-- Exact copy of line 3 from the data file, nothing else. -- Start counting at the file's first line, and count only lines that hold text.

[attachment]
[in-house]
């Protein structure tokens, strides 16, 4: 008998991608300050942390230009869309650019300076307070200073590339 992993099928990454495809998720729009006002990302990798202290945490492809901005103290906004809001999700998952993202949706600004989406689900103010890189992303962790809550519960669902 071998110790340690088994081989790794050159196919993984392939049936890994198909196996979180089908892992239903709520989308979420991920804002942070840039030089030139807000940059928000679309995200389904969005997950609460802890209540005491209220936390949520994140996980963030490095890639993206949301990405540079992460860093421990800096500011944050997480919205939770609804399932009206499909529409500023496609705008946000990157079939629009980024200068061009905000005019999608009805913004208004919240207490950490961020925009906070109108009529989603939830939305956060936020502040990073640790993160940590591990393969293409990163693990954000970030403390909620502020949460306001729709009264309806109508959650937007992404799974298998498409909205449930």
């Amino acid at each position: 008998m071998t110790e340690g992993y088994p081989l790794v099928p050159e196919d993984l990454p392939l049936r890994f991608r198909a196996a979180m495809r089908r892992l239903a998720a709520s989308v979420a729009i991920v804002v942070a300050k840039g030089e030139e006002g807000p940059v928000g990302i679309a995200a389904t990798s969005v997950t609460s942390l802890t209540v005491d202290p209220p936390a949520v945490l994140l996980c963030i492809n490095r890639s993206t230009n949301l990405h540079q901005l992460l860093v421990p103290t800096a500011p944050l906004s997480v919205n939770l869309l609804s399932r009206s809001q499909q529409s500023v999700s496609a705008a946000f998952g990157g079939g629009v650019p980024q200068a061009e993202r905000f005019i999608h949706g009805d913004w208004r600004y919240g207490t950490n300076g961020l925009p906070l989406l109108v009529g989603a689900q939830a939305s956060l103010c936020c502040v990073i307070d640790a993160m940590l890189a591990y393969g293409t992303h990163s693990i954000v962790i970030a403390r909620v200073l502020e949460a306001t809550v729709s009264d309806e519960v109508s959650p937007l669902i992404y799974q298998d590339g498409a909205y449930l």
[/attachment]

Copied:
């Amino acid at each position: 008998m071998t110790e340690g992993y088994p081989l790794v099928p050159e196919d993984l990454p392939l049936r890994f991608r198909a196996a979180m495809r089908r892992l239903a998720a709520s989308v979420a729009i991920v804002v942070a300050k840039g030089e030139e006002g807000p940059v928000g990302i679309a995200a389904t990798s969005v997950t609460s942390l802890t209540v005491d202290p209220p936390a949520v945490l994140l996980c963030i492809n490095r890639s993206t230009n949301l990405h540079q901005l992460l860093v421990p103290t800096a500011p944050l906004s997480v919205n939770l869309l609804s399932r009206s809001q499909q529409s500023v999700s496609a705008a946000f998952g990157g079939g629009v650019p980024q200068a061009e993202r905000f005019i999608h949706g009805d913004w208004r600004y919240g207490t950490n300076g961020l925009p906070l989406l109108v009529g989603a689900q939830a939305s956060l103010c936020c502040v990073i307070d640790a993160m940590l890189a591990y393969g293409t992303h990163s693990i954000v962790i970030a403390r909620v200073l502020e949460a306001t809550v729709s009264d309806e519960v109508s959650p937007l669902i992404y799974q298998d590339g498409a909205y449930l």